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From a beef farm gone vegan to Scottish seaweed: All the winners of PETA’s new Farming Awards

A veganic farm and a Scottish harvester are among the winners of PETA’s new Farming Award.
A veganic farm and a Scottish harvester are among the winners of PETA’s new Farming Award. Copyright Tolhurst Organic | SHORE Seaweed | PETA
Copyright Tolhurst Organic | SHORE Seaweed | PETA
By Angela Symons
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A British farmer who gave up cows to grow vegan cereal has been recognised by PETA's new Farming Awards.

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Climate friendly farms in the UK are being recognised with a new award.

Agriculture is a major source of greenhouse gas emissions.

A 2020 University of Oxford study found that current agricultural systems make it impossible to limit global warming to 1.5°C - even if all other sources of greenhouse gas emissions were eliminated.

Animals kept as livestock are particularly problematic. According to the UN, industrialised animal farming accounts for at least 14.5 per cent of human-made global greenhouse gas emissions and 32 per cent of methane emissions, one of the biggest drivers of global warming.

In the race to reach net-zero emissions, shifting to plant based foods could prove essential.

To help UK consumers in their search for climate and animal-friendly foods, rights group People for the Ethical Treatment of Animals (PETA) has launched its first ever Farming Awards.

Focusing on ethical, animal-free farming, the awards spotlight producers for their eco-friendly practices and products.

“Every winner of this brand-new award is showing excellence in their field,” says PETA Director of Vegan Corporate Projects Dawn Carr.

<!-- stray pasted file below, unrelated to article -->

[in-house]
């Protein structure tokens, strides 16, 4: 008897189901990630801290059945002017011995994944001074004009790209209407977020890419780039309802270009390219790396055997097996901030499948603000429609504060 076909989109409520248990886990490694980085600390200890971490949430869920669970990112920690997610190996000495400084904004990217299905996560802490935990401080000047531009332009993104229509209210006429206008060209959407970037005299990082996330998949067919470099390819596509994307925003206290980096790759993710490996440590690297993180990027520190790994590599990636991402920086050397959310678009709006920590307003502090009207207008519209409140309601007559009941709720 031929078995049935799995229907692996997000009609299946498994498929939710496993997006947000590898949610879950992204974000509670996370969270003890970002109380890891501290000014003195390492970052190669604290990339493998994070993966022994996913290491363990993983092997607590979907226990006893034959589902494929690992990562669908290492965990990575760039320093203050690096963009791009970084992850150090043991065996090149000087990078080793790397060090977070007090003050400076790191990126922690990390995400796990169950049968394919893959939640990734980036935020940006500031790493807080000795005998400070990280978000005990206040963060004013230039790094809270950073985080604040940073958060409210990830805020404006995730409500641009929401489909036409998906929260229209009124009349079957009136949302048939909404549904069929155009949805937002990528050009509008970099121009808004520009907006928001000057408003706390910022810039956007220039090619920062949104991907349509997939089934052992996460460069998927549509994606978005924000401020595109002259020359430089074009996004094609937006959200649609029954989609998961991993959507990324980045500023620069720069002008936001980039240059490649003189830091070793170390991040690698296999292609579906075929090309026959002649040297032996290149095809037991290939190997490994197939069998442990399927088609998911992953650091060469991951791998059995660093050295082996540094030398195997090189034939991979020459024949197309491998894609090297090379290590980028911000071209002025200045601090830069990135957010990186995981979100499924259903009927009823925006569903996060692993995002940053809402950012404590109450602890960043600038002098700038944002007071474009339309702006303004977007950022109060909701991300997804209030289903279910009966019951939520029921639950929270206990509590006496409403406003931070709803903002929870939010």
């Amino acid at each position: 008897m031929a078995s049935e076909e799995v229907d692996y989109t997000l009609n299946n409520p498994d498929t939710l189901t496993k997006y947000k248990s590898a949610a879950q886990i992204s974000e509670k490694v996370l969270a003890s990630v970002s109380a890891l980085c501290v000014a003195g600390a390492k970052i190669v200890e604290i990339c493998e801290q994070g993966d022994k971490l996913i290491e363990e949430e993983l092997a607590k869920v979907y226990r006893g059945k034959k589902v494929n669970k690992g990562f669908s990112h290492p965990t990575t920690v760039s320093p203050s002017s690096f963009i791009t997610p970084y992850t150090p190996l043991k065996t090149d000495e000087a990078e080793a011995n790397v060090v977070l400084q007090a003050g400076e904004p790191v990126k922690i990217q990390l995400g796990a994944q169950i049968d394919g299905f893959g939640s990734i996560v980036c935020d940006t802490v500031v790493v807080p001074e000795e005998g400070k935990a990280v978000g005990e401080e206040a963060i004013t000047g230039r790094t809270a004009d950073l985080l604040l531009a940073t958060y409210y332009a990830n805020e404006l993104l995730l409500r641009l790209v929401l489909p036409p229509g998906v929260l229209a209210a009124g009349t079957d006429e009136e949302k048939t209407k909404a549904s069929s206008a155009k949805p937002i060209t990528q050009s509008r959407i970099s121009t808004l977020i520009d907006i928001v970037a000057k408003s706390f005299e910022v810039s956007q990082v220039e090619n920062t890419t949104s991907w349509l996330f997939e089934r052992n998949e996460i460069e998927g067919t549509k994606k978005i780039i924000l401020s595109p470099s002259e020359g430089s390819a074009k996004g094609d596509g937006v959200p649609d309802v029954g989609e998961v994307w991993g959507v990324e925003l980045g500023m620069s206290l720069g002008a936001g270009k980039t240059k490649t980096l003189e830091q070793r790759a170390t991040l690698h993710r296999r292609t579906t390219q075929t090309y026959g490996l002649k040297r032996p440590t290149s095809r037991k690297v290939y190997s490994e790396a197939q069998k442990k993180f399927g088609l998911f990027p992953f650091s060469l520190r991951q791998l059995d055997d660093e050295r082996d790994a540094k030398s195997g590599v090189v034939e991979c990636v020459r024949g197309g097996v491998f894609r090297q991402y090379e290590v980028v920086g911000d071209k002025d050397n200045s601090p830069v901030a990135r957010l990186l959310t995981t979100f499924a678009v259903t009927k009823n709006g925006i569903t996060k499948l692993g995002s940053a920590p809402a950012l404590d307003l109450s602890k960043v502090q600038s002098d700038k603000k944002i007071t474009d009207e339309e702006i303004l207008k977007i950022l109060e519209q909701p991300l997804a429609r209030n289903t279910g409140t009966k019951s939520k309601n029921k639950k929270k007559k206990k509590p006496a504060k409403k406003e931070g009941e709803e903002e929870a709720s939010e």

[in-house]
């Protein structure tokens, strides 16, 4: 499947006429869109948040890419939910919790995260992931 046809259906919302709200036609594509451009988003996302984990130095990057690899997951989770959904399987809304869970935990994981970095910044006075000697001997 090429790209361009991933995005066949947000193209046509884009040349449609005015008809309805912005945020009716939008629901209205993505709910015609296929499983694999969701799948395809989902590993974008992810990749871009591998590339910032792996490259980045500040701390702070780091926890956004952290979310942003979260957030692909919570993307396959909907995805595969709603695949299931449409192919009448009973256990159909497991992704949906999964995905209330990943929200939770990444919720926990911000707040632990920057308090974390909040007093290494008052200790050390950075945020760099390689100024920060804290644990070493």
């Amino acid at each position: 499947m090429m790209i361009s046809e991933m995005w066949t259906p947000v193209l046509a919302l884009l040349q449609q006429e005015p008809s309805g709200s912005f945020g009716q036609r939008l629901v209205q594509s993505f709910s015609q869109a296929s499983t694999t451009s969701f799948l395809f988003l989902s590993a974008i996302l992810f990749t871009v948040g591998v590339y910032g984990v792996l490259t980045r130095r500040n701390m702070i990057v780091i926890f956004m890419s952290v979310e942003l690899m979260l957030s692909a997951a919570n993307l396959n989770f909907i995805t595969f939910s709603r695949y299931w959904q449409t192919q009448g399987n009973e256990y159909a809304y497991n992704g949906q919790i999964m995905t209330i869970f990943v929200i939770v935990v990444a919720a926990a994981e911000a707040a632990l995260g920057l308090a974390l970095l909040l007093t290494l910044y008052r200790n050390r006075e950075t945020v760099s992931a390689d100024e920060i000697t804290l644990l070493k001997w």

From a seaweed farm in Scotland to a beef farmer who recently moved all his cows to a sanctuary, here are some of the standout winners.

This former beef and dairy farm has gone ‘veganic’

Former beef and dairy farmer Laurence Candy made the bold decision to retire his herd of cows and transition to cereal production.

Initially, Laurence had planned to turn his farm organic. But the associated costs and environmental impact - coupled with a drop in demand for organic milk and a heavy conscience - led him to look for other options.

He made it his mission to develop a ‘veganic’ farm.

“It’s not a niche, hippy system; veganics does tick all the boxes,” Laurence told Biocyclic Vegan at the time. “The more I look into it, the more I learn; it does solve all the problems.”

Biocyclic vegan agriculture is a purely plant-based form of organic farming. It excludes all commercial livestock farming and slaughtering of animals and does not use any inputs of animal origin.

Northwood Farm | PETA
Northwood Farm has switched from beef to vegan farming.Northwood Farm | PETA

Mulching, composting and natural fertilisers are used to promote healthy soil, and biodiversity is encouraged to ensure a healthy balance of predators feeding on pests.